We live in an architectural environment—a world shaped by humans—but we tend to overlook the most meaningful details, the ones that have the most power to shape our lives. Los Angeles artist Kim Schoenstadt uses the overlapping structures of history, memory and geography to retrace the significance of sites and situations that are, in some cases, so familiar that their contours and outlines have disappeared from our view, our mental landscape.
The BYU Museum of Art is hosting Schoenstadt's Block Plan Series: Provo, which had its official opening Nov. 7. Her architectural wall drawing—installed the first week of August by a crew of local volunteers—incorporates acrylic, pen, vinyl and three-dimensional objects, superimposing images of Provo landmarks with geometric patterns in a kind of "ode to Provo." The work re-imagines the city as a somewhat hyper-modern though still historically resonant site, inspired by its "Silicon Slopes" notoriety as a new technology hub.
"Place is important to all of us," says Jeff Lambson, BYU's curator of contemporary art, who adds that the work in this show touches upon its Provo environs in a unique way. "The places and buildings that surround us become a part of us, a part of our identity," he says. Schoenstadt's work is biographical, he says, but her Provo is a "new and exciting landscape, helping us to see our place with new eyes, and pause to re-examine what we do and why we do it."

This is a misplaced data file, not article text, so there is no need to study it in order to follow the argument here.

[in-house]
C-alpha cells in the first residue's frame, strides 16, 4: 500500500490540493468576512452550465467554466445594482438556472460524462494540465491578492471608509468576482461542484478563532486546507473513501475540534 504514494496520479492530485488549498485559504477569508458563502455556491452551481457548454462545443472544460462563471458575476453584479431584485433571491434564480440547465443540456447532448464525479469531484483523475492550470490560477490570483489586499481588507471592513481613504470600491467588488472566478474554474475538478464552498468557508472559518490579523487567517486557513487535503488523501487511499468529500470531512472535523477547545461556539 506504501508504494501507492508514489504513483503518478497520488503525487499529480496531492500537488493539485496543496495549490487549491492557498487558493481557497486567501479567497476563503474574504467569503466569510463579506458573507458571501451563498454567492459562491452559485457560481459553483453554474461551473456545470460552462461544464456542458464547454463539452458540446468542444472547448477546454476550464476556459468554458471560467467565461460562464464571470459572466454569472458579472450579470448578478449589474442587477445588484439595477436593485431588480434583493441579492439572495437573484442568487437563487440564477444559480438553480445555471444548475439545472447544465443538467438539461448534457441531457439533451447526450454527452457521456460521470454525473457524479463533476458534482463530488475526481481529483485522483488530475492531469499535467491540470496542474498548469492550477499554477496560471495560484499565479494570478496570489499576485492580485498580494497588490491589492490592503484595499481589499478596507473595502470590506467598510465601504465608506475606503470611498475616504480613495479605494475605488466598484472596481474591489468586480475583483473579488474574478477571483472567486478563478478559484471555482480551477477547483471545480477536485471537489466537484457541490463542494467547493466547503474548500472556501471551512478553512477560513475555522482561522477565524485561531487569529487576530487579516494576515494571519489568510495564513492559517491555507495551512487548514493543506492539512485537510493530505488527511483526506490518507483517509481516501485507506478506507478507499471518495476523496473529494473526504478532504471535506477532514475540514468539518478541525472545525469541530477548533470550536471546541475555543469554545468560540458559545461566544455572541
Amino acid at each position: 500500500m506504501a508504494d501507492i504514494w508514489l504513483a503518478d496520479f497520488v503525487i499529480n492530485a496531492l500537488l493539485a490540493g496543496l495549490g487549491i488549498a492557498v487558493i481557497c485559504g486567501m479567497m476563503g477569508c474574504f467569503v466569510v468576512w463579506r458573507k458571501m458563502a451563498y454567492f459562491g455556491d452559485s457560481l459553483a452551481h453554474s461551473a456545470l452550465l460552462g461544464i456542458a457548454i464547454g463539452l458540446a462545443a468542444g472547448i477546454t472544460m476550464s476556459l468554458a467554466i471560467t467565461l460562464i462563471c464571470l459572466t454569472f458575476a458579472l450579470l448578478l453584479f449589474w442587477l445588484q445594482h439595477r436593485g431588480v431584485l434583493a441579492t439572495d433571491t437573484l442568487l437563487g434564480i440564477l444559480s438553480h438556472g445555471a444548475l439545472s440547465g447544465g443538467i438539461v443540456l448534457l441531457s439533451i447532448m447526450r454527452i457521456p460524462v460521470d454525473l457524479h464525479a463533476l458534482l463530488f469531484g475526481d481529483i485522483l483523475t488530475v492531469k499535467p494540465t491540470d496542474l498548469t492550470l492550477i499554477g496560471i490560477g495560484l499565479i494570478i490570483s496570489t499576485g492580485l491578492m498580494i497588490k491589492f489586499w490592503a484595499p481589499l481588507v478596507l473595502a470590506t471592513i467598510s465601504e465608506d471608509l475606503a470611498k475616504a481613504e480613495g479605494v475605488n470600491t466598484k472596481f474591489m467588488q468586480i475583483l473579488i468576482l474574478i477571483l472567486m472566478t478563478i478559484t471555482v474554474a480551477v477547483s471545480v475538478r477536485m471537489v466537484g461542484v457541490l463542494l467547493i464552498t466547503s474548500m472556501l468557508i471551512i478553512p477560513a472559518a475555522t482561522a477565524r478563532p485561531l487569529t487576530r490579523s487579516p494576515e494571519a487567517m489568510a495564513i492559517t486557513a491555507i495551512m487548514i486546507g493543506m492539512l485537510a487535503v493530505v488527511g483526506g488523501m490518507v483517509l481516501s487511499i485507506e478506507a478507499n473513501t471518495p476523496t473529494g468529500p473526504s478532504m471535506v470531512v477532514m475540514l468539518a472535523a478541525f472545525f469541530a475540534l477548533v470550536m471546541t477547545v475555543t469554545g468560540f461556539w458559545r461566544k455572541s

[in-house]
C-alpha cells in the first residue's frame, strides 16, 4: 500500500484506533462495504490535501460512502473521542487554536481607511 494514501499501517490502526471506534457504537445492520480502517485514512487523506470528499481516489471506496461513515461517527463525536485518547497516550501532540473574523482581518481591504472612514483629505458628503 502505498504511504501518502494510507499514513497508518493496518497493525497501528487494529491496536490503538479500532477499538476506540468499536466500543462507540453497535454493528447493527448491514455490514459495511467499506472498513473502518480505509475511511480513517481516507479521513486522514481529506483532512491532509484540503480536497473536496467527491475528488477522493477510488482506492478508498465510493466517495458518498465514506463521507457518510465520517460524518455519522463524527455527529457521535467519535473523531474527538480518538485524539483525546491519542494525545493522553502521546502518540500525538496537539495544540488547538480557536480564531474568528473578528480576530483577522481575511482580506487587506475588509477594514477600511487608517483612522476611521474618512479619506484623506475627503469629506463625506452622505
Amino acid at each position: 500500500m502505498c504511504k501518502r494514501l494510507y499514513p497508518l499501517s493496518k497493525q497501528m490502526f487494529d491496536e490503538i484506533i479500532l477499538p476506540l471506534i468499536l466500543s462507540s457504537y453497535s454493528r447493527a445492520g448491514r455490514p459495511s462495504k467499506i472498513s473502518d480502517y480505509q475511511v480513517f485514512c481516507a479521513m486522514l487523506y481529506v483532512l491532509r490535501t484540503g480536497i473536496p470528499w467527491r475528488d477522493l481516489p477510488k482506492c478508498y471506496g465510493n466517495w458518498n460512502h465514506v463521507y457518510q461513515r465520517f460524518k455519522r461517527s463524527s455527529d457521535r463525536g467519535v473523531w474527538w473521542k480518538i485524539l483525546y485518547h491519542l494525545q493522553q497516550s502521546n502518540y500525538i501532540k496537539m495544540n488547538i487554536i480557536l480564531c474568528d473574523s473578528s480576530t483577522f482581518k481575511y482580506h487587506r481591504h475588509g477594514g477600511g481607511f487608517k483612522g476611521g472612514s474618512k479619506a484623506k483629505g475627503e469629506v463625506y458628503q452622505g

Schoenstadt first gained local exposure when she was awarded the Doctorow Prize for Contemporary Painting by the Utah Museum of Contemporary Art in Salt Lake City in 2011. The UMOCA exhibition featured a projected drawing of the museum layout on the museum wall, overlaid with drawings and painted elements from a variety of different sites, incorporating elements of architecture and geography to create an idiosyncratic statement about place—both specific and universal—and the way we live in it.
The Doctorow helped support the Los Angeles-based artist, and last year, she moved "off the wall" to produce 3-D works. Coming from a city with a large animation industry, she became interested in the BYU animation department when planning this show. She got a tour, and "was struck by how much drawing was involved," she says. Another thing caught her interest and eventually made its way into the show: the wire-frame process "where a grid or wire frame is placed over a shape to create points which can push or pull to make it move," she says. "The show has these two visions of reality. On one side of the gallery, [there's] my drawing/mash-up, and then the wire-frame version on the opposite side. I used existing and past architecture from Provo, and mashed them up on a giant light table to create the drawing."
The more-than-130-foot-long work is large not only in scale, but also in terms of the labor required to create it. "We had too many volunteers, and what we had scheduled to [take] four days of painting happened in two," she says.
Lambson notes that the exhibit was both inspired by Provo and "created with the help of the community, further reinforcing the site-specific nature of the work."
The exhibit has already engaged local residents. "At the opening, a multi-generational family was examining the wall drawing, sharing diverse experiences and memories about the buildings, ranging from roller-skating carhops to a first kiss at the Malt Shoppe," Lambson says. "Older generations may remember the 'turtle-shell' building as an ice-skating rink from the 1960s, or later as a Reams grocery store with a cavernous roof, or as the world's largest seller of Tony Lama boots. The building has since been torn down, and the current generation of Provo only knows the building through a street name, Paul Reams Avenue."
Through her re-imagining of familiar aspects of the town, Lambson says, Schoenstadt has "played with our notion of time, memory, and place, asking us to imagine alternate futures and realities that might have been."